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Digital humanities between France and Québec

A phenomenon that has been growing rapidly over the past 20 years in North America and Europe, digital humanities is a transdisciplinary approach that invites us to rethink the meaning of research, to reflect on the cultural changes brought about by technological media, and to promote better accessibility of knowledge to communities.

At UdeM, digital humanities are at the heart of the projects of the Interuniversity Research Centre on Digital Humanities (CRIHN), which full professor in the Department of Literatures and Languages of the World Michael Sinatra founded in 2013. A recently signed collaboration agreement with Huma-Num, a CNRS research laboratory based at the Condorcet Campus in Paris that has specialized in the field for more than 15 years, will allow for mutual enrichment of knowledge through faculty and student exchanges between the two institutions.

Promising benefits for both sides

For Professor Sinatra, this agreement represents an opportunity for the CRIHN and Huma-Num to enrich their initiatives at the methodological, theoretical, and pragmatic levels. Moreover, according to the researcher, "Huma-Num is the ideal partner to ensure the influence of our activities in France and theirs in Canada, UdeM being the top francophone university in the country."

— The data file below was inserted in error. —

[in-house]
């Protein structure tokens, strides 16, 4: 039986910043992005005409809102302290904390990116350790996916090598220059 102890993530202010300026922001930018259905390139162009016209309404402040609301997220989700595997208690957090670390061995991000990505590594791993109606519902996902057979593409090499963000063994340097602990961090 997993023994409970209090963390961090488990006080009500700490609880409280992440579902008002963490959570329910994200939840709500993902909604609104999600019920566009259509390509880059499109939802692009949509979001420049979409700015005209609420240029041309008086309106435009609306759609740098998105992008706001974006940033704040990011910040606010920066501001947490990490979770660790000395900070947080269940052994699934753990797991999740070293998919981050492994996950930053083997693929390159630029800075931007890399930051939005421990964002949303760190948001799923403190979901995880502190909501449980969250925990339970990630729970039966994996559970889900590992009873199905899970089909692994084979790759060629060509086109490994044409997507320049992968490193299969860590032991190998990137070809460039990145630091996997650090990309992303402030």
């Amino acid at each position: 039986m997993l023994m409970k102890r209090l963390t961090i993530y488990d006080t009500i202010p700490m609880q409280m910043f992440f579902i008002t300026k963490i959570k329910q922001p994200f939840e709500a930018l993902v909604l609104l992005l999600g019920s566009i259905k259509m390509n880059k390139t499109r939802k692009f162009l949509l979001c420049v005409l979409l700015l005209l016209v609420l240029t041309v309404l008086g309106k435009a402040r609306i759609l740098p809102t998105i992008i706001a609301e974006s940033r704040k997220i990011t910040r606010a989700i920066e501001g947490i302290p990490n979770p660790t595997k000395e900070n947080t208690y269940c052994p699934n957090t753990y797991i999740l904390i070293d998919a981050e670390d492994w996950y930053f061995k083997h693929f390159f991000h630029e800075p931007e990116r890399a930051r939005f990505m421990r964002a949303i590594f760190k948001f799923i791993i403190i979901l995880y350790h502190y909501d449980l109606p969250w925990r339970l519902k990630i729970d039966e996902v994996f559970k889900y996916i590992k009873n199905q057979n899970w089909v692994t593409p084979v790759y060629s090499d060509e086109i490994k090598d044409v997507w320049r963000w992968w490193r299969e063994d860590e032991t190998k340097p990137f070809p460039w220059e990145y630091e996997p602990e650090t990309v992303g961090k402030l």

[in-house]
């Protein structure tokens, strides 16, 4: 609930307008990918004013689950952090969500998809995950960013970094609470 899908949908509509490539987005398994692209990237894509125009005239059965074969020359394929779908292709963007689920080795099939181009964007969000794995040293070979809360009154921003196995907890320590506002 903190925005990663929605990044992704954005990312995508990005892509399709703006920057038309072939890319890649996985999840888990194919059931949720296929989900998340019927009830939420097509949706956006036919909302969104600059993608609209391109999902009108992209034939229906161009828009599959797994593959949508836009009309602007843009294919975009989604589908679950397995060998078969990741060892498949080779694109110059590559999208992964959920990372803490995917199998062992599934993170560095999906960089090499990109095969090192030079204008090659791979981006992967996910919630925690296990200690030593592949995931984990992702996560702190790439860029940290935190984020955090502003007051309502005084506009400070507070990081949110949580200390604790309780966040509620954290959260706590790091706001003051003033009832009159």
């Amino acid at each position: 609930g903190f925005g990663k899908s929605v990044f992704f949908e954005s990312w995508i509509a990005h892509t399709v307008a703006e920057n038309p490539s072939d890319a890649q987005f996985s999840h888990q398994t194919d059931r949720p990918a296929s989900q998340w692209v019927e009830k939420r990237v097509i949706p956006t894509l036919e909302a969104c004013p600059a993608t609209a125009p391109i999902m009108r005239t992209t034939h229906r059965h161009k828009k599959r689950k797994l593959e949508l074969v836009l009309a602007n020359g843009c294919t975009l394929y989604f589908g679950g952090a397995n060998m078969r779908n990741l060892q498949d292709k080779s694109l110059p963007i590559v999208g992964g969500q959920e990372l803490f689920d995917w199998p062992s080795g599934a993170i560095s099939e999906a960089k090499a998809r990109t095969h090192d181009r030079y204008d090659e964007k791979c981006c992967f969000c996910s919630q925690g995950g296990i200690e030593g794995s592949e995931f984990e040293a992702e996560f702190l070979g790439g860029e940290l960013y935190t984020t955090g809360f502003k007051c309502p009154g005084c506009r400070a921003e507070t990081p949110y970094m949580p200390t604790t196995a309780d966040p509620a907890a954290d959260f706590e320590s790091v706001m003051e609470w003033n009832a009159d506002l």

Thanks to its team of research engineers, a status that does not exist in Canada, Huma-Num will offer a technological contribution to UdeM researchers by providing them with innovative tools that will allow them to approach their projects from a different angle. “These tools will make it possible, for example, to create work environments and open them to the general public in order to promote access to knowledge," explains Mr. Sinatra. "They will contribute to the development of projects and their insertion into the framework of European expertise."

A number of members of the UdeM faculty community will benefit from these exchanges; for example, when the situation so permits, Associate Professor Juliette de Maeyer, a member of the Department of Communication and of CRIHN, will visit the Huma-Num laboratories to enrich her work on journalism and new technologies. The project also includes exchanges of doctoral and post-doctoral students to conduct work sessions in the Paris labs.

In return, Huma-Num will benefit from the CRIHN's expertise in order to improve the ethical dimension of its technological tools. Its researchers will be integrated into Canadian research teams and will have access to bilingual projects, as a complement to what is being done in Europe.